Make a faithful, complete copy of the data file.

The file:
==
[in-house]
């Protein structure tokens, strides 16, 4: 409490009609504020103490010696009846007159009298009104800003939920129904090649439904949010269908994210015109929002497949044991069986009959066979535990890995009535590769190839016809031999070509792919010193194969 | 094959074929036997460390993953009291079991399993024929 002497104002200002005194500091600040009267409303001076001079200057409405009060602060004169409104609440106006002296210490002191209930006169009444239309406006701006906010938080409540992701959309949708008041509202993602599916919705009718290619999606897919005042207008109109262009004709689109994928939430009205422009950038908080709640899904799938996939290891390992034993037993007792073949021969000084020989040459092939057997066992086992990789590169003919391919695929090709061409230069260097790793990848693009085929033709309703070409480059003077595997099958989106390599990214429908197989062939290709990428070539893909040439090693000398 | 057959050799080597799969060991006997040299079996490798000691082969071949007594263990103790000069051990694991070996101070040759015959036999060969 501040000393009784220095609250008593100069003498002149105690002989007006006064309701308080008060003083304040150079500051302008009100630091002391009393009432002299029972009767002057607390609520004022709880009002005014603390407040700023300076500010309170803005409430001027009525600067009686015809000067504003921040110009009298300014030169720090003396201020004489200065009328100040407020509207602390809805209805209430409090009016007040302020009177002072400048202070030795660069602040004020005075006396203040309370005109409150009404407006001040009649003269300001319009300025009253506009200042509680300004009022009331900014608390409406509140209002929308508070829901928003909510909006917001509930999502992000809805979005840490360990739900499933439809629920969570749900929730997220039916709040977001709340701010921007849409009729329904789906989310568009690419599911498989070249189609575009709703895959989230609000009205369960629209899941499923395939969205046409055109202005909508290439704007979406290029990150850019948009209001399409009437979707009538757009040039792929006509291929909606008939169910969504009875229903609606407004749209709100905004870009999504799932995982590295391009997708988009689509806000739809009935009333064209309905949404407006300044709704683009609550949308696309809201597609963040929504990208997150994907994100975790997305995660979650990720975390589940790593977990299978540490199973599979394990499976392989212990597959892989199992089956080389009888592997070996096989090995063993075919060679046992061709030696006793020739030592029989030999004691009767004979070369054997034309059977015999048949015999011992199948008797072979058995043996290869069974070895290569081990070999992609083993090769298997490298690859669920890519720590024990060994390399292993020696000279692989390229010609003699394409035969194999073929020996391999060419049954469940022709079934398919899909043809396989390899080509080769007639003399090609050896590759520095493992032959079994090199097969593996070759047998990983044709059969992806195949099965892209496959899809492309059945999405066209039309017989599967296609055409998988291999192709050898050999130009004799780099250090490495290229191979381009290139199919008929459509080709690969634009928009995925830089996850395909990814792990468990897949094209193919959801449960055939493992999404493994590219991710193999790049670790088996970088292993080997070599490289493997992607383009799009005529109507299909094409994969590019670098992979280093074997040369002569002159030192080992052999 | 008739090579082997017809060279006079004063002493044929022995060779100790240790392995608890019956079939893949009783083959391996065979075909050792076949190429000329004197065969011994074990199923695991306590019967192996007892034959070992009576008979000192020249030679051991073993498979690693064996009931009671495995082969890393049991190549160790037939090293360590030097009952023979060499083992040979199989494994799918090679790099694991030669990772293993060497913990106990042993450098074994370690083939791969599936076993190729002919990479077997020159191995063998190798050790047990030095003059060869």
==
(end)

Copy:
[in-house]
């Protein structure tokens, strides 16, 4: 409490009609504020103490010696009846007159009298009104800003939920129904090649439904949010269908994210015109929002497949044991069986009959066979535990890995009535590769190839016809031999070509792919010193194969 | 094959074929036997460390993953009291079991399993024929 002497104002200002005194500091600040009267409303001076001079200057409405009060602060004169409104609440106006002296210490002191209930006169009444239309406006701006906010938080409540992701959309949708008041509202993602599916919705009718290619999606897919005042207008109109262009004709689109994928939430009205422009950038908080709640899904799938996939290891390992034993037993007792073949021969000084020989040459092939057997066992086992990789590169003919391919695929090709061409230069260097790793990848693009085929033709309703070409480059003077595997099958989106390599990214429908197989062939290709990428070539893909040439090693000398 | 057959050799080597799969060991006997040299079996490798000691082969071949007594263990103790000069051990694991070996101070040759015959036999060969 501040000393009784220095609250008593100069003498002149105690002989007006006064309701308080008060003083304040150079500051302008009100630091002391009393009432002299029972009767002057607390609520004022709880009002005014603390407040700023300076500010309170803005409430001027009525600067009686015809000067504003921040110009009298300014030169720090003396201020004489200065009328100040407020509207602390809805209805209430409090009016007040302020009177002072400048202070030795660069602040004020005075006396203040309370005109409150009404407006001040009649003269300001319009300025009253506009200042509680300004009022009331900014608390409406509140209002929308508070829901928003909510909006917001509930999502992000809805979005840490360990739900499933439809629920969570749900929730997220039916709040977001709340701010921007849409009729329904789906989310568009690419599911498989070249189609575009709703895959989230609000009205369960629209899941499923395939969205046409055109202005909508290439704007979406290029990150850019948009209001399409009437979707009538757009040039792929006509291929909606008939169910969504009875229903609606407004749209709100905004870009999504799932995982590295391009997708988009689509806000739809009935009333064209309905949404407006300044709704683009609550949308696309809201597609963040929504990208997150994907994100975790997305995660979650990720975390589940790593977990299978540490199973599979394990499976392989212990597959892989199992089956080389009888592997070996096989090995063993075919060679046992061709030696006793020739030592029989030999004691009767004979070369054997034309059977015999048949015999011992199948008797072979058995043996290869069974070895290569081990070999992609083993090769298997490298690859669920890519720590024990060994390399292993020696000279692989390229010609003699394409035969194999073929020996391999060419049954469940022709079934398919899909043809396989390899080509080769007639003399090609050896590759520095493992032959079994090199097969593996070759047998990983044709059969992806195949099965892209496959899809492309059945999405066209039309017989599967296609055409998988291999192709050898050999130009004799780099250090490495290229191979381009290139199919008929459509080709690969634009928009995925830089996850395909990814792990468990897949094209193919959801449960055939493992999404493994590219991710193999790049670790088996970088292993080997070599490289493997992607383009799009005529109507299909094409994969590019670098992979280093074997040369002569002159030192080992052999 | 008739090579082997017809060279006079004063002493044929022995060779100790240790392995608890019956079939893949009783083959391996065979075909050792076949190429000329004197065969011994074990199923695991306590019967192996007892034959070992009576008979000192020249030679051991073993498979690693064996009931009671495995082969890393049991190549160790037939090293360590030097009952023979060499083992040979199989494994799918090679790099694991030669990772293993060497913990106990042993450098074994370690083939791969599936076993190729002919990479077997020159191995063998190798050790047990030095003059060869």